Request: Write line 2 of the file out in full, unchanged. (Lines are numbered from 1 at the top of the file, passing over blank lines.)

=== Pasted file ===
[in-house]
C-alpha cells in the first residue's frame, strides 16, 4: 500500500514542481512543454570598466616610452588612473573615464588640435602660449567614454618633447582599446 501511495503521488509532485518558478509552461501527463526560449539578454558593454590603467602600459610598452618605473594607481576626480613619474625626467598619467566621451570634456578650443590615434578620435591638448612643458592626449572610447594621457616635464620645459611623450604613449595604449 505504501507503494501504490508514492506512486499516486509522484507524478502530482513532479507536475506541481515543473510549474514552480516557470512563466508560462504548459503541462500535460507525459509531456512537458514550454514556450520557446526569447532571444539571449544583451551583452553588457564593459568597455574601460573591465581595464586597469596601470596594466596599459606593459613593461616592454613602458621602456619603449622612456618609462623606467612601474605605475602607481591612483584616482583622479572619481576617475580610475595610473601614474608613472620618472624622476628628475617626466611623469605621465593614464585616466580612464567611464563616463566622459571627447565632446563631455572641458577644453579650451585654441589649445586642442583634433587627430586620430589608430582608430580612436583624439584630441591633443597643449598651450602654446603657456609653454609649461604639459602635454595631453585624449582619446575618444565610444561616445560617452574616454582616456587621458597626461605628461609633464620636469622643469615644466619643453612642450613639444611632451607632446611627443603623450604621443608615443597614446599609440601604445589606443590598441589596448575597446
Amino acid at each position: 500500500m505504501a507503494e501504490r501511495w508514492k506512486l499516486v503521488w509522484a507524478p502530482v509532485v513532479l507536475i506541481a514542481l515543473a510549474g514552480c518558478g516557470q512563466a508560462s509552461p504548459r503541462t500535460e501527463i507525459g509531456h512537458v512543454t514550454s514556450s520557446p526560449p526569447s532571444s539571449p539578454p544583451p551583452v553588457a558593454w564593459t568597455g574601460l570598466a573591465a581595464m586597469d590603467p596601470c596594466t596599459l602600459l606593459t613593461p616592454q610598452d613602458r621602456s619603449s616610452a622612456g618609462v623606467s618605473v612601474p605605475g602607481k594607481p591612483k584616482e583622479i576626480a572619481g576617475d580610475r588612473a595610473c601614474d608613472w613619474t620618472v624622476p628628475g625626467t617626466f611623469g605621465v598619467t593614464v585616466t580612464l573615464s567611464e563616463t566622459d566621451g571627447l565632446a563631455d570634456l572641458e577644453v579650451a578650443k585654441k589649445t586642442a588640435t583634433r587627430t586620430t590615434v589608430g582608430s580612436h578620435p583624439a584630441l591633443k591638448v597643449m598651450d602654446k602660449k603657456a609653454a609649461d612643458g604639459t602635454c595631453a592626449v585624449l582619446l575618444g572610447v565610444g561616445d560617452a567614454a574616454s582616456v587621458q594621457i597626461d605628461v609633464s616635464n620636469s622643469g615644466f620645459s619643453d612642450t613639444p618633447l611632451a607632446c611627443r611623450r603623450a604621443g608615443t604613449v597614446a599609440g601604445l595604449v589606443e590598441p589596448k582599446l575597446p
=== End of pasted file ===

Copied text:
C-alpha cells in the first residue's frame, strides 16, 4: 500500500514542481512543454570598466616610452588612473573615464588640435602660449567614454618633447582599446 501511495503521488509532485518558478509552461501527463526560449539578454558593454590603467602600459610598452618605473594607481576626480613619474625626467598619467566621451570634456578650443590615434578620435591638448612643458592626449572610447594621457616635464620645459611623450604613449595604449 505504501507503494501504490508514492506512486499516486509522484507524478502530482513532479507536475506541481515543473510549474514552480516557470512563466508560462504548459503541462500535460507525459509531456512537458514550454514556450520557446526569447532571444539571449544583451551583452553588457564593459568597455574601460573591465581595464586597469596601470596594466596599459606593459613593461616592454613602458621602456619603449622612456618609462623606467612601474605605475602607481591612483584616482583622479572619481576617475580610475595610473601614474608613472620618472624622476628628475617626466611623469605621465593614464585616466580612464567611464563616463566622459571627447565632446563631455572641458577644453579650451585654441589649445586642442583634433587627430586620430589608430582608430580612436583624439584630441591633443597643449598651450602654446603657456609653454609649461604639459602635454595631453585624449582619446575618444565610444561616445560617452574616454582616456587621458597626461605628461609633464620636469622643469615644466619643453612642450613639444611632451607632446611627443603623450604621443608615443597614446599609440601604445589606443590598441589596448575597446